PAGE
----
I make no apology for citing these instances of atrocity, which exhibit, in the strongest light, the dreadful character of the wars carried on by the great chieftains in the North, during the twenty years succeeding Hongi's return from Europe. Indeed, this period has been well characterized by Mr. Colenso “as a fearful period in New Zealand.” “The Ngapuhi,” he says, “being well armed with muskets, revelled in destruction, slaying thousands. At Kaipara, Manukau, Tamaki, the Thames, the interior of Waikato on to Rotorua, and even to Taranaki; and they also came in their canoes as far South as Ahuriri or Hawke's Bay, remorselessly destroying everywhere as they went. The tribes further North were also fighting against each other—the Rarawa destroying the Aopuri, who were very numerous about the North Cape. Te Wherowhero, at the head of his people, was slaughtering, for many years, on the West Coast, from Taranaki to Wanganui; Te Waharoa, and other chiefs, in the interior and overland to Hawke's Bay; the Rotorua tribes in the Bay of Plenty; and Te Rauparaha exterminating in the neighbourhood of Cook Straits and along the East Coast of the Middle Island. From 1822 to 1837 was truly a fearful period in New Zealand. Blood flowed like water, and there can be no doubt that the numbers killed during this period of twenty years, including those who perished in consequence of the wars, far exceeded 60,000 persons.”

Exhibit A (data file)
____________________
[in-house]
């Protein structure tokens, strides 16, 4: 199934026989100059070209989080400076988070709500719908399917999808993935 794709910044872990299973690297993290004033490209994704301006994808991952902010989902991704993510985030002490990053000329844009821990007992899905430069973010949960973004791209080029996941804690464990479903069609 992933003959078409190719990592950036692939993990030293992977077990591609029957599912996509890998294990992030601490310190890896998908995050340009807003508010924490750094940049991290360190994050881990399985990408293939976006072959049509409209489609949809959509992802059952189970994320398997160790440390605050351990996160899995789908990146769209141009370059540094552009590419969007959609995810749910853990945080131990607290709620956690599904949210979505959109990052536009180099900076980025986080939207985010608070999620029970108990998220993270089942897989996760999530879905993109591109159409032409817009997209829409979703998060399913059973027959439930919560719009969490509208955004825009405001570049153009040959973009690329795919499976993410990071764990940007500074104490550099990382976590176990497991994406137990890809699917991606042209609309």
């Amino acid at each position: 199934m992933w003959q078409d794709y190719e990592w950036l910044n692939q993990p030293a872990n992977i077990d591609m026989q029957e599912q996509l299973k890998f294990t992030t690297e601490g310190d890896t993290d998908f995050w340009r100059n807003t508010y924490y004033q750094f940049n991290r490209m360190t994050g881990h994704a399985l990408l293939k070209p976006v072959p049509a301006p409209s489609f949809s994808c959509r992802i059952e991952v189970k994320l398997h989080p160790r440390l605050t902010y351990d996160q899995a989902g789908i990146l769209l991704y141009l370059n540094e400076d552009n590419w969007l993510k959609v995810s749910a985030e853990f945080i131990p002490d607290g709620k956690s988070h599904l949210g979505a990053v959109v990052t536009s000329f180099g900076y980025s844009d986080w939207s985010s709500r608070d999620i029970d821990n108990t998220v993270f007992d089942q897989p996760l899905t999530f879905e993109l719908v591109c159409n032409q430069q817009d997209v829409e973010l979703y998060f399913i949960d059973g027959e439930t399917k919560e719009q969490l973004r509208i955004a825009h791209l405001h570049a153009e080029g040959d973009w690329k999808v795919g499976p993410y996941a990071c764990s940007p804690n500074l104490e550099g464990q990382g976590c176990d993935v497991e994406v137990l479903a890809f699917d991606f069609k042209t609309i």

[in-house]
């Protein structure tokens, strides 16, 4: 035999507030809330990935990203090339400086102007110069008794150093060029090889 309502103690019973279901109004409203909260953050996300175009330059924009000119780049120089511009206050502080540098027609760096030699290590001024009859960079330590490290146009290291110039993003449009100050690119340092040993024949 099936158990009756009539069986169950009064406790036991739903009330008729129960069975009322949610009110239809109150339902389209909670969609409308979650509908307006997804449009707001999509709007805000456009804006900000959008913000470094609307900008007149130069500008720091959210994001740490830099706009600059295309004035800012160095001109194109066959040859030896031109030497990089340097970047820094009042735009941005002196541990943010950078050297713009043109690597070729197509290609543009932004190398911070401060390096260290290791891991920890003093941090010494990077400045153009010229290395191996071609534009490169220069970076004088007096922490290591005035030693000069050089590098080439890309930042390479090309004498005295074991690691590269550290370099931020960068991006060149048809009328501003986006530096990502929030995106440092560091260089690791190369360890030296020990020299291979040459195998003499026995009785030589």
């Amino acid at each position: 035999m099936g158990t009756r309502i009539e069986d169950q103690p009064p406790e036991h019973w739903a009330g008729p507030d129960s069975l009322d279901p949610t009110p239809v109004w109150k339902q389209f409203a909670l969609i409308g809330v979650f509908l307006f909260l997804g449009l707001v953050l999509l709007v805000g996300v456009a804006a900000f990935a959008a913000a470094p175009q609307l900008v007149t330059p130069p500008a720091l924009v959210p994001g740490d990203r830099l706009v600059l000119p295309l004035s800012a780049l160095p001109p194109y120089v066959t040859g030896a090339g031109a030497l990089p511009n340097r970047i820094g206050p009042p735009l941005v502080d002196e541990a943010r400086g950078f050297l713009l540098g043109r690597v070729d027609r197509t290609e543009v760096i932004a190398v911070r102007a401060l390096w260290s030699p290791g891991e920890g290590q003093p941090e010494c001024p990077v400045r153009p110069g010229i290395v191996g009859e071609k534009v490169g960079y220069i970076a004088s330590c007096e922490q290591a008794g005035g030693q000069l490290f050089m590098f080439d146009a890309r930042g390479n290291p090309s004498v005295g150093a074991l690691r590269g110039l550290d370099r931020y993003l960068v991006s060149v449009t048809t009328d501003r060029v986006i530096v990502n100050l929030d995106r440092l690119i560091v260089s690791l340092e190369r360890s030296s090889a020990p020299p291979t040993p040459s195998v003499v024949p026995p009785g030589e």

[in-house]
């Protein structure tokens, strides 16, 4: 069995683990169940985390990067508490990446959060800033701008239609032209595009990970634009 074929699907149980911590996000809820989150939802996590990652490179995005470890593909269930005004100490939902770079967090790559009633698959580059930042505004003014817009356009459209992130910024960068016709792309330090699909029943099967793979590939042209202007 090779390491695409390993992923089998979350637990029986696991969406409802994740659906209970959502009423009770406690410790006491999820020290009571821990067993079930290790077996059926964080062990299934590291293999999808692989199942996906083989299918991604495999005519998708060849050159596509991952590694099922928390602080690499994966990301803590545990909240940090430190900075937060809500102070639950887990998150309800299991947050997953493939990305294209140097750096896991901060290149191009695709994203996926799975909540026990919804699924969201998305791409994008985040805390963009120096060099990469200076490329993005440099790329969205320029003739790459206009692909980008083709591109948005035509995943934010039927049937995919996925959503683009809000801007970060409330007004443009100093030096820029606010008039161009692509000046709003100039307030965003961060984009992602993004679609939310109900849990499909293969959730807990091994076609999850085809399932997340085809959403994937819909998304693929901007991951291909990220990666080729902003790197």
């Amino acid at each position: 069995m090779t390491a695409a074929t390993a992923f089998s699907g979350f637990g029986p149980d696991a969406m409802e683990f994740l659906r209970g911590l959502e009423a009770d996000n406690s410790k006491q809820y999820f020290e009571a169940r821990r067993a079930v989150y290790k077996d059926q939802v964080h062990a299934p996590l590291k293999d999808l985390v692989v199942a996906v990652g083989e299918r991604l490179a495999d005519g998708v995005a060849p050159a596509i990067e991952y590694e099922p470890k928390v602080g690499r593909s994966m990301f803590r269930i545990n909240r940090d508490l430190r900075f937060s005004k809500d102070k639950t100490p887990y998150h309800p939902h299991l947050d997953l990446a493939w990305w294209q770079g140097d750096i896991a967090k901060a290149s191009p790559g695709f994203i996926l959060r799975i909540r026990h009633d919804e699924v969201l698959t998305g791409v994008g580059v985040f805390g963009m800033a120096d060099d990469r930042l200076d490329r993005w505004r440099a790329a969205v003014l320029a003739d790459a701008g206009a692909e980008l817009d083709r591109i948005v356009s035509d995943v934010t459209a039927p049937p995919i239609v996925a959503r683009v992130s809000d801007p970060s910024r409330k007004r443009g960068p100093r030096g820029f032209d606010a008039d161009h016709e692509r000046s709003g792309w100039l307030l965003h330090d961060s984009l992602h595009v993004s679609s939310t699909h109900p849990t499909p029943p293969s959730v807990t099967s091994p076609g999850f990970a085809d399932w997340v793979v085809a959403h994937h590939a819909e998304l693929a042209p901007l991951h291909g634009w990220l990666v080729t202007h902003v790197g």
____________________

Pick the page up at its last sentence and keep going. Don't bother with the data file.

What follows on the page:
The preliminary sketch contained in the foregoing chapters, though brief, will, I hope, convey to my readers a sufficiently clear idea of the manners and customs, and character of the New Zealanders, and of the condition of the tribes previously to the systematic colonization of the Islands, and will, be found to aid them materially in understanding the events which will be detailed in the following pages. It shows, moreover, the frightful results brought about by placing the deadly weapons of European warfare, in the hands of a savage and warlike race, whilst still uncontrolled by those milder influences, to which, notwithstanding their ferocity, the New Zealanders have shown themselves so singularly open and amenable.